Supreme Court Halts Constitution Amendments

The Supreme Court, yesterday, ordered the Federal Government and the National Assembly to maintain status quo in the suit filed by the Attorney-General of the Federation over constitutional amendments.
At the apex court’s sitting presided over by the Chief Justice of Nigeria (CJN), Justice Mahmud Mohammed, the parties were ordered to maintain status quo till the hearing of the suit on June 18.
This, the court said, was to give the counsel to the Federal Government, Mr. Bayo Ojo (SAN) adequate time to prepare to address the court on salient constitutional issues raised in his originating processes.
The CJN also ordered that hearing notice be issued and served on the NASS (respondent), which was not represented in court, to enable it to appear before the court on the adjourned date.
The CJN said: “Meanwhile, the status quo ante should be maintained. No further action should be contemplated or taken by either party, till the hearing and determination of the case.
“We want to give adequate time to the plaintiff’s counsel to go back and look into the totality of the originating process and come back to address the court on salient issues surrounding SC Cap S16 LFN, 2004, and S232 CFRN.
“The states are also involved in the process leading to the constitutional amendment’’.
It would be recalled that President Jonathan had withheld his assent to the amendments to some sections of the 1999 Constitution and instituted a suit against NASS at the Supreme Court to annul the amendments.
Earlier, Ojo told the court that the subject-matter of the suit was the President’s grouse against the procedure employed by NASS in the amendment to the Fourth Schedule of the Constitution.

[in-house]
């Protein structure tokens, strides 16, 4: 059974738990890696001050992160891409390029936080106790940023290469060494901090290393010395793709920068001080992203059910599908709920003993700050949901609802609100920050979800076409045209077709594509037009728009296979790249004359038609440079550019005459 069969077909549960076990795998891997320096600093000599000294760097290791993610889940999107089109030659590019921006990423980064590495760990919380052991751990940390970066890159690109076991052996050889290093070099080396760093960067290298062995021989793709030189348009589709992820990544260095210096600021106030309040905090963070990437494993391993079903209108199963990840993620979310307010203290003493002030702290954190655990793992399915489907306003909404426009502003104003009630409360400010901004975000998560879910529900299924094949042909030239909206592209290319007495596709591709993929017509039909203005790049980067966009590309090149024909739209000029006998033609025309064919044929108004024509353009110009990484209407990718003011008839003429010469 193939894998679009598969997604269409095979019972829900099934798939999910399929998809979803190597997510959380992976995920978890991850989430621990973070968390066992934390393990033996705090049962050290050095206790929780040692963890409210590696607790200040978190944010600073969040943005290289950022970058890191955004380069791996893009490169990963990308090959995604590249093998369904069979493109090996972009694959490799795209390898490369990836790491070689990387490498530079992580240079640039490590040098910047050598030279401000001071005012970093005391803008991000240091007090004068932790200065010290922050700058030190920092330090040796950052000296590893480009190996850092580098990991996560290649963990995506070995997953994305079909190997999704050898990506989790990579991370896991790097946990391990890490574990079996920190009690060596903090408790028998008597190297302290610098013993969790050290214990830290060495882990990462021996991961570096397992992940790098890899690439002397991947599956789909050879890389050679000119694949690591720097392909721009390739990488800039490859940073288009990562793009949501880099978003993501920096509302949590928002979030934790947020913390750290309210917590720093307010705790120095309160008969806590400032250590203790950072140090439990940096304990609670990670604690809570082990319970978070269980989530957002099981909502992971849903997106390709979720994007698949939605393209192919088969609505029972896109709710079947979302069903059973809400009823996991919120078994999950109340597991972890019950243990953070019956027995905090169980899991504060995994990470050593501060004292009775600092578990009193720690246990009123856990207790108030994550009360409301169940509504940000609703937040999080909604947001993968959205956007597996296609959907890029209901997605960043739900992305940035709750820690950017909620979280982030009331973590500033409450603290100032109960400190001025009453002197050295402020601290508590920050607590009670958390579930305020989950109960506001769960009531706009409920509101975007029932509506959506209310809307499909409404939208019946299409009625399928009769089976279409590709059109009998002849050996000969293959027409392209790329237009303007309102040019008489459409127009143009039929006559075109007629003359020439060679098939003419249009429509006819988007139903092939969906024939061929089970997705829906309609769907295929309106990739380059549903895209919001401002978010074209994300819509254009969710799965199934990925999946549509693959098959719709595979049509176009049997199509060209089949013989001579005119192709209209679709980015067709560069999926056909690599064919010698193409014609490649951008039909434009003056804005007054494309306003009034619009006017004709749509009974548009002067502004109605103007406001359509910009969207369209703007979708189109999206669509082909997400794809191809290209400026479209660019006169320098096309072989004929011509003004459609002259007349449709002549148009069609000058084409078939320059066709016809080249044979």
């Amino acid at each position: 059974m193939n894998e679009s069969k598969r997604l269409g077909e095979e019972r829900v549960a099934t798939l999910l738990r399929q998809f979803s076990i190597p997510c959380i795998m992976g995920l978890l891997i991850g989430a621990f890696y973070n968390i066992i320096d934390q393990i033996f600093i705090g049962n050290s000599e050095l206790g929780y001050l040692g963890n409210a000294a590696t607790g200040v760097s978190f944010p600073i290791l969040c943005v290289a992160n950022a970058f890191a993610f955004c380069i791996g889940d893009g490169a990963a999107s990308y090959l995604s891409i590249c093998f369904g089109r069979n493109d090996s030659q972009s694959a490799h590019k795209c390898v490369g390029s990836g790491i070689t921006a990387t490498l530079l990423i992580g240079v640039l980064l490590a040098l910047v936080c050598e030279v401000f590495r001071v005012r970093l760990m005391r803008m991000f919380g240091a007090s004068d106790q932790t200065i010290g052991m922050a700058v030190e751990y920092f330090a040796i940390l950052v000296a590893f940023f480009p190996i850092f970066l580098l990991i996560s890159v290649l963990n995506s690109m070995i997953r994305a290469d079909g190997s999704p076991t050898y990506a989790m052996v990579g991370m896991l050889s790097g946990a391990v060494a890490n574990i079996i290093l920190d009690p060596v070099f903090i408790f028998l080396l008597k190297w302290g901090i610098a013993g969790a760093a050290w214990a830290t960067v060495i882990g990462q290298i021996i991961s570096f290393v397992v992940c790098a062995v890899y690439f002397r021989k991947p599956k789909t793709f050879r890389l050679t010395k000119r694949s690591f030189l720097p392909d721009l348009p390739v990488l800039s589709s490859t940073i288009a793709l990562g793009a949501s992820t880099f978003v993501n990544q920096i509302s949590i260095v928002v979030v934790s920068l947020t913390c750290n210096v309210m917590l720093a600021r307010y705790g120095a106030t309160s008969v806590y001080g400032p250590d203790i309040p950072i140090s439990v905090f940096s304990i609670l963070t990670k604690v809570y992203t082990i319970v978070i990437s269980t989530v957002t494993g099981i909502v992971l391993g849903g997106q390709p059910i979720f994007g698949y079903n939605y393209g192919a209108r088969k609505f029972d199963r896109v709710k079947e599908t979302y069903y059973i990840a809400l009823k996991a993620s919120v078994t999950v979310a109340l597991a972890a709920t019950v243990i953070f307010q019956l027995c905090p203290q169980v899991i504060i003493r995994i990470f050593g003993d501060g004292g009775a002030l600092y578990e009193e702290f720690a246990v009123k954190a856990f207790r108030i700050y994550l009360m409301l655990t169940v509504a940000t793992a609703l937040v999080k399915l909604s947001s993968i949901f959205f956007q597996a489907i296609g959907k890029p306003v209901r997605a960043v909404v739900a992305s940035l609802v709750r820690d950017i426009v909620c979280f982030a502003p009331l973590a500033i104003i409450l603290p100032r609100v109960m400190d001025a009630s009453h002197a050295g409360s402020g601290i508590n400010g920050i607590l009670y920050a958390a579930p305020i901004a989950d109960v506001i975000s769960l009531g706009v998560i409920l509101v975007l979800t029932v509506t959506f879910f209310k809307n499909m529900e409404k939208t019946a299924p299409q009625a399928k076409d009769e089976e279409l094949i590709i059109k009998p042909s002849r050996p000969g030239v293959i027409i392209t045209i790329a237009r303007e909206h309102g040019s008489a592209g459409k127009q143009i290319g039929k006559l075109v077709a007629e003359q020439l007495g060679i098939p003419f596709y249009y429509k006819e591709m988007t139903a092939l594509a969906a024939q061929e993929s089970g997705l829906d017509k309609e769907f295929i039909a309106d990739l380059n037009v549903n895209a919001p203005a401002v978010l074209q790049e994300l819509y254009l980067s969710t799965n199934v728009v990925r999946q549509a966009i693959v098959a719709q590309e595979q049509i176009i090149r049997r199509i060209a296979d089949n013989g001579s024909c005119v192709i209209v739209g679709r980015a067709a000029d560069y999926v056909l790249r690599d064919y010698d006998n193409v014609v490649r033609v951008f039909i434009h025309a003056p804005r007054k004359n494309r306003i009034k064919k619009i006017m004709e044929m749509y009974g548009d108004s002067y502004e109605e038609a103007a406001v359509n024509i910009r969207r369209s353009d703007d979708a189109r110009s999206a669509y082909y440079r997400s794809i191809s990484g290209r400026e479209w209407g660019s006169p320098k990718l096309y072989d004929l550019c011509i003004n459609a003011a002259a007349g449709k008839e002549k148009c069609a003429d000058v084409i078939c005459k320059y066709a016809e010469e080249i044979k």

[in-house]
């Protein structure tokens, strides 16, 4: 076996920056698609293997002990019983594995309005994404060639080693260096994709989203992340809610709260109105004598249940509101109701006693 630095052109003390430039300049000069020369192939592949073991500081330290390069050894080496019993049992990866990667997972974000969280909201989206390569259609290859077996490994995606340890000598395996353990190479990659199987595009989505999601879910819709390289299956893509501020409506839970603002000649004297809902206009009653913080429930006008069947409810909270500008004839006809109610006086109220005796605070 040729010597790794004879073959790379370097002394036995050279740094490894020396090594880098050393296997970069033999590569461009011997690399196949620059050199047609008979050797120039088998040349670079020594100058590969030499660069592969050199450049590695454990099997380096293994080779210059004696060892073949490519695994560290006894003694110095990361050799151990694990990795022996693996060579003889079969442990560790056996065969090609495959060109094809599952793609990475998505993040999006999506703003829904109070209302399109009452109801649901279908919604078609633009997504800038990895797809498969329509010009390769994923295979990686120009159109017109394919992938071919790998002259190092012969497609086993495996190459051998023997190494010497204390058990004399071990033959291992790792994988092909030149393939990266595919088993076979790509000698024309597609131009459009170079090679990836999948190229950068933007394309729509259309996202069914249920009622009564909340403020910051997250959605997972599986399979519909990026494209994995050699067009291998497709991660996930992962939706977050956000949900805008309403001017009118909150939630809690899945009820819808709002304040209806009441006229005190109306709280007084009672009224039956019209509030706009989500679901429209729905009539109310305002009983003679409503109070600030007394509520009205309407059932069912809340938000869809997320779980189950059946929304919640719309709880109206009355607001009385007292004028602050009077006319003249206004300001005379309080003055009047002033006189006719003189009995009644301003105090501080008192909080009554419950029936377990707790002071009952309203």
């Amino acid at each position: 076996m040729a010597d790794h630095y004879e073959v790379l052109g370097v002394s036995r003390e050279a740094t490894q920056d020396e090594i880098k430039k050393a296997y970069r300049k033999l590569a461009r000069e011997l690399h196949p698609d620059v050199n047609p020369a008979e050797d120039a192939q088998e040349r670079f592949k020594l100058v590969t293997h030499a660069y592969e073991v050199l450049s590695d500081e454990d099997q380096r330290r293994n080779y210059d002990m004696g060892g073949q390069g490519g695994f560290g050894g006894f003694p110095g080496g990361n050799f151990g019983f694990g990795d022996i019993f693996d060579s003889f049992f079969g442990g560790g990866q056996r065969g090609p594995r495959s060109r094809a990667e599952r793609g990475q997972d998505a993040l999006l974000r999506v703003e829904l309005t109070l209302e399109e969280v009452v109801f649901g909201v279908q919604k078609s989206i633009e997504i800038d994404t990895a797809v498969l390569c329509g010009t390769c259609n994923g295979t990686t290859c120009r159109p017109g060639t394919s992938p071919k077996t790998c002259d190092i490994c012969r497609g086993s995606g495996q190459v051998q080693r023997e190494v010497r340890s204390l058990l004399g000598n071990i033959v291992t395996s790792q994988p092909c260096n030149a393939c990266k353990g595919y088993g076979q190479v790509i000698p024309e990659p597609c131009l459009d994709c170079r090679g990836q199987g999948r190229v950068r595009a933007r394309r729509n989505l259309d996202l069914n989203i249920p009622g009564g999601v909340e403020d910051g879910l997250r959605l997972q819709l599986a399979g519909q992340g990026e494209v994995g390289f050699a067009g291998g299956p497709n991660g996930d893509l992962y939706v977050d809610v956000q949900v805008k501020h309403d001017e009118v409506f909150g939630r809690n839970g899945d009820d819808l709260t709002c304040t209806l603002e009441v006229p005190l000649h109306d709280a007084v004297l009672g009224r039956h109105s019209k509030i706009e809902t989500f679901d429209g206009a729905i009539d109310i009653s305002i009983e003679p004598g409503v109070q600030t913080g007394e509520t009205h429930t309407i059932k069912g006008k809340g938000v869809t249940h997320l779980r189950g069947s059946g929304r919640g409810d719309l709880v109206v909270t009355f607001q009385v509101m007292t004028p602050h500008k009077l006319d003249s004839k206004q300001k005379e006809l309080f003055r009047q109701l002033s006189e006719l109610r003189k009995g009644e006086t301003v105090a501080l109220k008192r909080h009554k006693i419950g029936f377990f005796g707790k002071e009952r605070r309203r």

The President’s counsel said that NASS ought to have complied with Section 8 and Section 9 of the constitution in carrying out the amendment, which necessitated the President withdrawing his assent.
Jonathan had in a seven-page letter to the Senate President, David Mark, and the Speaker of the House of Representatives, Aminu Tambuwal queried NASS’ decision to whittle down some executive powers of Nigeria’s President.
The President had faulted some aspects of the amendments which give executive powers and duties to the legislature and the judiciary, being reasons for his refusal to sign the document into law.
“In view of the foregoing and absence of credible evidence that the Constitution of the Federal Republic of Nigeria (Fourth Alteration) Act 2015 satisfied the strict requirements of Section 9(3) of the 1999 Constitution, it will be unconstitutional for me to assent to it”, the President said.
Ojo, in the suit filed on behalf of the President and Attorney-General of the Federation, however, argued that the amendment passed by NASS did not have the mandatory requirement of four-fifth majority of NASS.
The government also requested the Supreme Court to give an order nullifying and setting aside Sections 3, 4, 12, 14, 21, 23, 36, 39, 40, 43 and 44 of the Fourth Alteration Act, 2015 purportedly passed by the legislature.
Ojo argued that the defendant was making moves, with the tacit consent of state legislators, to employ certain provisions of the Constitution to pass the purported Fourth Alteration Act, 2015 into Law.
According to the plaintiff’s counsel, the Fourth Alteration Act 2015 contains many proposed amendments inconsistent with the spirit of federalism, separation of powers, checks and balances.
‎He argued that it would be in the interest of justice to grant all prayers sought because most of the provisions of the purported Fourth Alteration Act 2015 are contrary to public policy and good governance.
The National Assembly had before the filing of the suit by the Federal Government and yesterday’s order for the maintenance of status quo, said after 30 days, it would override the veto of the President.